Tag Archives: Protagonists

Bella Swan looking particularly cold.

Bella Swan: Sociopath or Psychopath?

As you’ve probably guessed if you’ve ever thought about it, the silent “p” in “psychopath” isn’t there just to confuse; the Ancient Greek letter “ψ” (called Ψι) represents the sound /ps/, which is used in the word “ψυχή,” which meant “soul” and was pronounced /pʰsyː.kʰɛ᷄ː/. “Psychopath” is derived from “ψυχή” and “πάθος” (suffering), and like many greek loanwords, the latin alphabet renders “ψ” as “ps.” I assume since /ps/ isn’t an especially easy way for non-greeks to begin a word, it therefore became just /s/ in other languages.
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A Game of Thrones Review: “A Little Adrift”

I had intended to touch upon this in my actual review of Chapter 16, but it slipped my mind when I actually sat down to write the review.  In case anyone needs further evidence in support of my claim that the direwolf’s slaughter had almost no effect on the characters, I found a quote by the author about just that while making sure I hadn’t misremembered anything.
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Johnny sniffs his ex-fiancée's red dress.

Defining a Mary Sue

Now, I think people have a tendency to apply the term “Mary-Sue” to just about any character they dislike or find irritating.  A common summary of what constitutes a “Mary-Sue” is simply that a character is perfect, idealized, has no faults, or always does the right thing; I fervently believe this definition to be quite inaccurate.

For me, whether one is a Mary-Sue is not a question of perfection but one of accountability.  Sex also plays a substantial role in the equation.  To put it most simply, a Mary-Sue is a character who acts merely as a vessel through whom the author may live out their—often sexual—fantasies.
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A Game of Thrones Review: One Dead Direwolf and a Whole Cast of Unlikable Characters

After looking at the first chapter of George R. R. Martin’s abhorrent A Song of Ice and Fire series, it almost goes without saying that we should, without warning, jump fifteen chapters ahead to one of the very worst this series has to offer, doesn’t it? Therefore I will jump straight to reviewing the chapter that should have made me quit reading this awful series.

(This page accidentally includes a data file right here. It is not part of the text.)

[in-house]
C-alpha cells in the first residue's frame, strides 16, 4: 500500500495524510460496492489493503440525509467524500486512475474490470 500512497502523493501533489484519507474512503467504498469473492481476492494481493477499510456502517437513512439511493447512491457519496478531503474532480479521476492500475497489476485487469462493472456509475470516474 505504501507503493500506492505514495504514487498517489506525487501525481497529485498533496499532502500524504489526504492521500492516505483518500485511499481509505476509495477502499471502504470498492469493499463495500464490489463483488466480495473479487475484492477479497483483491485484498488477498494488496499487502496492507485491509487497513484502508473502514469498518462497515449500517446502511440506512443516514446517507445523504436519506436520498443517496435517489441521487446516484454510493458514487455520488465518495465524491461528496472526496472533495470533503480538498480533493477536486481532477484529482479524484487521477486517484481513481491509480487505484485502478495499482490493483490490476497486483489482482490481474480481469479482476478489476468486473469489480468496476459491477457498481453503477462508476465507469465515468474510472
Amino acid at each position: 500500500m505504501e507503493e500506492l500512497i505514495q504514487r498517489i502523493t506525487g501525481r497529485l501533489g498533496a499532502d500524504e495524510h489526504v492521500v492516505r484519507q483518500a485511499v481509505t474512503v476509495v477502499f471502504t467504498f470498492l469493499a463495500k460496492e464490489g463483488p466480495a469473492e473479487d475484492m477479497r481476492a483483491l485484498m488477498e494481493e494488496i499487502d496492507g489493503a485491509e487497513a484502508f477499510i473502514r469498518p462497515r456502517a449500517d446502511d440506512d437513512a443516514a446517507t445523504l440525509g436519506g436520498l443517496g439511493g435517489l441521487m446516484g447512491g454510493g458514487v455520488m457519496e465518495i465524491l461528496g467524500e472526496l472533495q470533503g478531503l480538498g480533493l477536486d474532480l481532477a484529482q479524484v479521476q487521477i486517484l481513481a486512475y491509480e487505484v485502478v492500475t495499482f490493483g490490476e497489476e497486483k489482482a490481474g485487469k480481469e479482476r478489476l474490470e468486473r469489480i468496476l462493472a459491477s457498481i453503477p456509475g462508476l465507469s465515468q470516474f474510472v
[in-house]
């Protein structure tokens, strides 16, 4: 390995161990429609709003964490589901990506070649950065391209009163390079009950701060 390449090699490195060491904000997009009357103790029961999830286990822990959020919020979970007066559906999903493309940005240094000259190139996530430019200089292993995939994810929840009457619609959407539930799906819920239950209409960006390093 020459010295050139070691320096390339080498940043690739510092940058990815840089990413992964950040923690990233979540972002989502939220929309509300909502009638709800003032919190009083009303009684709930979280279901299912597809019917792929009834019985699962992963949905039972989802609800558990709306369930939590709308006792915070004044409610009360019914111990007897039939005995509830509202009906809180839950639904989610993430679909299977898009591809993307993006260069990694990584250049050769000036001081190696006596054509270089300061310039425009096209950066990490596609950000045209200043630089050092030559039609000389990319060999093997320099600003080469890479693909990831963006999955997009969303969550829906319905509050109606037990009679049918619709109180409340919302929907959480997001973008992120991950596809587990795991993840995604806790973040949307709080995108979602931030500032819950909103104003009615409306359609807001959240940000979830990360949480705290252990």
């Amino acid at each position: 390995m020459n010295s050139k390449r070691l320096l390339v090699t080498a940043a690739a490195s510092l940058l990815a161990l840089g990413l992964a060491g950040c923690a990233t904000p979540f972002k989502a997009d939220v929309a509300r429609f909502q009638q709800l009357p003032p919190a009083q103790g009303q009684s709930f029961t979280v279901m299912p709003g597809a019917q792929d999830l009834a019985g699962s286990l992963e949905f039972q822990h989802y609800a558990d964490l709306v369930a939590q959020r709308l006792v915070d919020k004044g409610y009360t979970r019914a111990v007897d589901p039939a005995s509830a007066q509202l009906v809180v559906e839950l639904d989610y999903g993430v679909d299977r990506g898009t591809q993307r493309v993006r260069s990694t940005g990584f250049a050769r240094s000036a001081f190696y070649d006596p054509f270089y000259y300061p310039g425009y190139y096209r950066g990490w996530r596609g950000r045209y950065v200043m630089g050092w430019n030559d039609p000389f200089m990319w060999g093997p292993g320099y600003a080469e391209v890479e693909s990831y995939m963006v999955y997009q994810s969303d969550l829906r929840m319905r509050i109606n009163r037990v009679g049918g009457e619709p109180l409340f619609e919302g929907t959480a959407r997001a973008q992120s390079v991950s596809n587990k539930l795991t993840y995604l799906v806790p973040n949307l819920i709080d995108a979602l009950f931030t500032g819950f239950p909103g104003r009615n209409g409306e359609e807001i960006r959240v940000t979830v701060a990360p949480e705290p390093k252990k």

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A Game of Thrones Review: Chapter 1

In my last post concerning A Game of Thrones by George R. R. Martin, I reviewed the prologue. In today’s post, I shall review the first chapter. Surprisingly, there’s actually one line of dialogue I like in this chapter. Unsurprisingly, however, there is only one line I like.
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The ugliest map I've ever seen.

Review of A Song of Ice and Fire

A great deal of what I’ve written thus far has been in preparation for this review.  Unfortunately for me, its subject cannot be properly critiqued in a single article.  For quite a while I was at a loss for how to start this review, and no part of this has been easy.
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Bella Swan manipulates a naïve teenager.

Bella Swan: Beware the Bloodthirsty Sociopath

The name Twilight applies to a lot of things, and to avoid confusing some laughable teen-vampire-romance with the main character of My Little Pony: Friendship is Magic, I now always refer to Stephanie Meyer’s work as “The Twilight Saga” so as not to associate it with any good work of high-fantasy.  There’s also an owl with that name in Kathryn Lasky’s Guardians of Ga’Hoole series, and I’ve heard there’s also one in Buffy the Vampire Slayer (and who knows how many other stories).
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Why is the Princess Favoured Over the Queen?

I recently watched a Doug Walker (Nostalgia-Critic) video about the Disney princesses.  He said that he couldn’t put his finger on why princesses make one feel so uneasy until he saw Bridge to Terabithia, a dreadful film that ends with the brother being the king while his sister is a princess (all in their deranged fantasy, of course).  This made Walker realize that it’s not the role of a princess that causes unease, but the title itself: that boys are cast as kings but the girl is always a princess.  Why not a queen?

Indeed, queens in Disney movies are most often portrayed as malevolent.  Walker attributes this to an image of innocence and youth, power and responsibility but not too much power or responsibility.  I think there’s a better explanation for why children don’t seem to jump so readily at the mention of a queen, and it has a lot more to do with British history, and a lot less to do with an image of subservience. Continue reading Why is the Princess Favoured Over the Queen?